Supply chains can be simple – source raw materials; manufacture excellent products; ship the products to customers; and service those products and customers over the lifetime of the product.
That is, of course, until they are not.
Many producers breathed a collective sigh of relief when they managed to navigate the initial choppy waters of BREXIT. When GB exited the transition period in January 2021, for the most part, product continued to flow, albeit with some extra steps and costs in the process.
In mid-2023, we will face a series of additional changes as the regulatory frameworks associated with the UK’s independence also come into force. At the same time, the UK is setting out its future border operating model, and like many other jurisdictions, it is also increasing its focus on sustainability measures.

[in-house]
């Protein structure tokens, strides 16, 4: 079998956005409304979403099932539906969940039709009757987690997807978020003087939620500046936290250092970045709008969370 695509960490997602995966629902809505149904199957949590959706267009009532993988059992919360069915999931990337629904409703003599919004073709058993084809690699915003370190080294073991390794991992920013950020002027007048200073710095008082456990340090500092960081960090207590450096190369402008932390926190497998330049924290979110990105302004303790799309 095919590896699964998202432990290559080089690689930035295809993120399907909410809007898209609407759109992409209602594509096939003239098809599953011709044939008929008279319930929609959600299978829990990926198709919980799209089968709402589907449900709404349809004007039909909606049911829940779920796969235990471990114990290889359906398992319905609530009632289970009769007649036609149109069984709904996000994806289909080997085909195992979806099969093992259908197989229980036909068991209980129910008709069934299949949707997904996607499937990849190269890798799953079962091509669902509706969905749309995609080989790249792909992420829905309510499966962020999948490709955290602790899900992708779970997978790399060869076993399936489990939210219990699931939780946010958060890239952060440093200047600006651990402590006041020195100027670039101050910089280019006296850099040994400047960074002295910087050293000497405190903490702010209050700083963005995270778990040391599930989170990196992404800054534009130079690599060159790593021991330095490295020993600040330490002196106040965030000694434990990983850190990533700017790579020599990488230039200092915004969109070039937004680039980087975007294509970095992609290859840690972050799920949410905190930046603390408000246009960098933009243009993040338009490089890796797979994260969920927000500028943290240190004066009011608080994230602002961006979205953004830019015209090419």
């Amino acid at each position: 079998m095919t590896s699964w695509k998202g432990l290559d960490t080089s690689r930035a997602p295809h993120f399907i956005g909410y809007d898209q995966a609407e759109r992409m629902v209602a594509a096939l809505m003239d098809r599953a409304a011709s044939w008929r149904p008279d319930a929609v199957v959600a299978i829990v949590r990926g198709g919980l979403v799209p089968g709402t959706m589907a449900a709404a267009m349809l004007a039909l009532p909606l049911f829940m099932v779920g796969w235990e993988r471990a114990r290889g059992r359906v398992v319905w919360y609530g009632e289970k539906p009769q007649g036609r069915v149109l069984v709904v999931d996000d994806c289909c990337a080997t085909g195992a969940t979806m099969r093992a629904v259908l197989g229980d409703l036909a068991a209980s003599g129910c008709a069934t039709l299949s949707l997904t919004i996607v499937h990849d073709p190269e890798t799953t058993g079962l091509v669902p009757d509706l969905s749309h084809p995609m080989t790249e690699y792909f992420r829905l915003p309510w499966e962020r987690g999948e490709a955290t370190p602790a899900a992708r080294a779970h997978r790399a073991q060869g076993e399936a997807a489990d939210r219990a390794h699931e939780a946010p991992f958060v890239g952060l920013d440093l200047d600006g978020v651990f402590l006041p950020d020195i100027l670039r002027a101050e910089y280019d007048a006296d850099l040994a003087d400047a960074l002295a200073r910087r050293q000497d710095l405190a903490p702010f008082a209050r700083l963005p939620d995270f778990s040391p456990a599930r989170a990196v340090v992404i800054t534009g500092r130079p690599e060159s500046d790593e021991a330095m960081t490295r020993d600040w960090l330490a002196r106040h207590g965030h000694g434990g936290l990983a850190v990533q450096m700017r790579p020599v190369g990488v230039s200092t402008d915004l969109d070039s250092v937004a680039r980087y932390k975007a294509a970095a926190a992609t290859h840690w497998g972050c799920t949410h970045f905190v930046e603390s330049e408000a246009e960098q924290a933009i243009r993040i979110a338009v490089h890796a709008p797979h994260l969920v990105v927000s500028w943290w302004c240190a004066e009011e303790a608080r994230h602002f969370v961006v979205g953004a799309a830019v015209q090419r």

Some of these changes include:
- Product labelling requirements for the UK market
- Product compliance regulations: UKCA mark, UK REACH
- Extended producer responsibility requirements for packaging
- Deposit return schemes
- Implementation of the Windsor framework for product movements in Northern Ireland
- Rollout of the UK’s new Border Operating Model
We are also seeing some divergence in standards between the EU and the UK, which will create further challenges in developing products that satisfy regulatory requirements in both jurisdictions.
This is a time when it is important for product and supply chain teams to proactively engage with industry associations, government bodies, and support partners to understand upcoming changes. We will be publishing regular insights on our Supply Chain Enabled blog, and people can sign up here to receive updates.
Supply Chain Enabled